IT Security: bringing the Common Criteria to the Enterprise

IT Security: bringing the Common Criteria to the Enterprise

Security is a main concern for companies which are quickly becoming aware of it but still often ignore how to handle it adequately. The Common Criteria approach was recently presented during a discussion group organised at CETIC.

IT Security: a Main Concern

Information security has become a critical aspect in the life of many companies, from multinational to SME. Failure to address it adequately can have very damageable consequences for the company: data unavailability can freeze the organization, crucial information can be stolen and be sold to competitors, etc.
In a ever more connected world, ever more exposed to malicious users, many companies have made that painful experience before becoming aware of the importance of managing security. This starts from correctly specifying what to protect, against what threat, in which environment.

Over the years, a number of approaches have been developed separately to finally converge to produce the "Common Criteria" (CC for short), a method to precisely analyse the security requirements for a product, and provide an evaluation of the level of assurance ranging from 1 to 8 and which is proportional to the effort and techniques used. The resulting process is illustrated in the following figure and is a typical requirements engineering process with a analysis of the environment, the definition of high level objective to address potential threats and their refinement into concrete requirements. Certification requires strong rationales to be provided between those artifacts.

The Common Criteria: a typical Requirements Engineering process.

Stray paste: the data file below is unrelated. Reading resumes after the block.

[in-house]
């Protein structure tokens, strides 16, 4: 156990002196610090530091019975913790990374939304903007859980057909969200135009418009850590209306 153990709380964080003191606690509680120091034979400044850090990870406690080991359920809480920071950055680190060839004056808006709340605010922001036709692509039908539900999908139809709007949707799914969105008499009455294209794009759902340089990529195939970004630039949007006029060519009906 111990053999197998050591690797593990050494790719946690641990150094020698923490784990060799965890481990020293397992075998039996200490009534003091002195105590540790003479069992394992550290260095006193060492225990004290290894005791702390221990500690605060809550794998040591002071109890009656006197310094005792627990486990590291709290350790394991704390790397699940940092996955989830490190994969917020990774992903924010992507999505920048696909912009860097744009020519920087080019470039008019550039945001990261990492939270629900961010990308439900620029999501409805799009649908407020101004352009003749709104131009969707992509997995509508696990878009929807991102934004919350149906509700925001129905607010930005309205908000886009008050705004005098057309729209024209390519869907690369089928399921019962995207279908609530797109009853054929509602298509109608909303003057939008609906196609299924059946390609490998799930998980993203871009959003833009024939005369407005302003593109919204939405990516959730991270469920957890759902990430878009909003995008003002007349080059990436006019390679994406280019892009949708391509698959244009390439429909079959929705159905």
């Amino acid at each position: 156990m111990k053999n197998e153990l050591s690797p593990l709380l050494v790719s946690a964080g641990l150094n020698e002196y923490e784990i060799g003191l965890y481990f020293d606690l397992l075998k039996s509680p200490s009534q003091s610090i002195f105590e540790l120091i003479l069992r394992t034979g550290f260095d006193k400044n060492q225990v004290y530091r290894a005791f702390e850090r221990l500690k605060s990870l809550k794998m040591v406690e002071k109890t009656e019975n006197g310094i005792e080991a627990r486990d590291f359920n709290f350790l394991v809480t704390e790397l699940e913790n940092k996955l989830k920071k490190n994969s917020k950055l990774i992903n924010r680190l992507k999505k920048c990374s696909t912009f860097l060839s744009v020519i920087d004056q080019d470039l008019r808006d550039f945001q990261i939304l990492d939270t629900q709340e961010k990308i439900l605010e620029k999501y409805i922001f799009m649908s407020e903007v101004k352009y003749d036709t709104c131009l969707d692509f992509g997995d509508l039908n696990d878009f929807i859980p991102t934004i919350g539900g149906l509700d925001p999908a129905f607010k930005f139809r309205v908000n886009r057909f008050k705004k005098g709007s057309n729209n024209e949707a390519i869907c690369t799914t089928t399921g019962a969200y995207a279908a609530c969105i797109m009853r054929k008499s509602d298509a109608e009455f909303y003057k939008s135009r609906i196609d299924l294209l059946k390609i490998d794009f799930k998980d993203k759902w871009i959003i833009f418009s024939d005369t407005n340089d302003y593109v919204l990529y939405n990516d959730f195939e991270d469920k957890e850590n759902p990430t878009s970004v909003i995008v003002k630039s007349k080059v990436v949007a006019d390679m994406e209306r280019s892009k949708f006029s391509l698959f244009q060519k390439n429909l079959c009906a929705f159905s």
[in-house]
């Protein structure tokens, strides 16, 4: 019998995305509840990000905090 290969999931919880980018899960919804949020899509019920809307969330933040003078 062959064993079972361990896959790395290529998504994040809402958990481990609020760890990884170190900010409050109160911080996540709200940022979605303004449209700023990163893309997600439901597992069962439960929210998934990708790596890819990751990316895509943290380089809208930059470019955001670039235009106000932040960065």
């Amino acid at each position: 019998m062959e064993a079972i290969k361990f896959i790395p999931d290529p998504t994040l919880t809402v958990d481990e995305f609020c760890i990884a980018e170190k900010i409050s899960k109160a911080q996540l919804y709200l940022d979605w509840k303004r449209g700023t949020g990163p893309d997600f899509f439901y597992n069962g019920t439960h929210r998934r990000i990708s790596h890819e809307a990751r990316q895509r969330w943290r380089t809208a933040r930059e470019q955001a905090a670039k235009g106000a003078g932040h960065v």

Enterprise Connection

Despite their qualities, the common criteria are often ignored or perceived to be restricted to the certification of very specific systems (such as smartcards) by specialised bodies and restricted to big companies. In order to cope with this, an workshop was organised last June and attracted several industrial participants both from the public and private sector. After a short presentation of the CC by Eric Gheur, a specialist in international standards, the tone was definitely practical: the effective deployment of the CC was illustrated on several examples, including some issues related to a certified Linux distribution by Mandriva.

The discussion was very active with many participants sharing their problems, concerns and experiences. The main lesson learned by the participants is that they can reuse interesting documents such as the "Protection Profile", that they can adopt the approach to fit their assurance level (wrt to the criticality of their system and their resources). It is also possible to apply only part of the process as done in the Electronic Money System Security Objectives: based on a comprehensive risk analysis for
e-money systems, this document develops a list of security
objectives that should be fulfilled in order to
cover these risks/threats in a given environment.

An Interdisciplinary Approach

As security is a vertical concern implying all system levels, from hardware to middleware to software application, CETIC has adopted an interdisciplinary approach relying on three main axis: software quality, distributed systems and electronic systems. It also shares expertise with Belgian universities and international partners, especially within European research projects.

Based on the strong expertise in requirements engineering for critical systems, CETIC is currently working on the specification of domain specific protection profiles and the development of an adapted tool support for easing the use of the Common Criteria. Domains such as the GRID and ambient intelligence are being investigated.

Christophe Ponsard, CETIC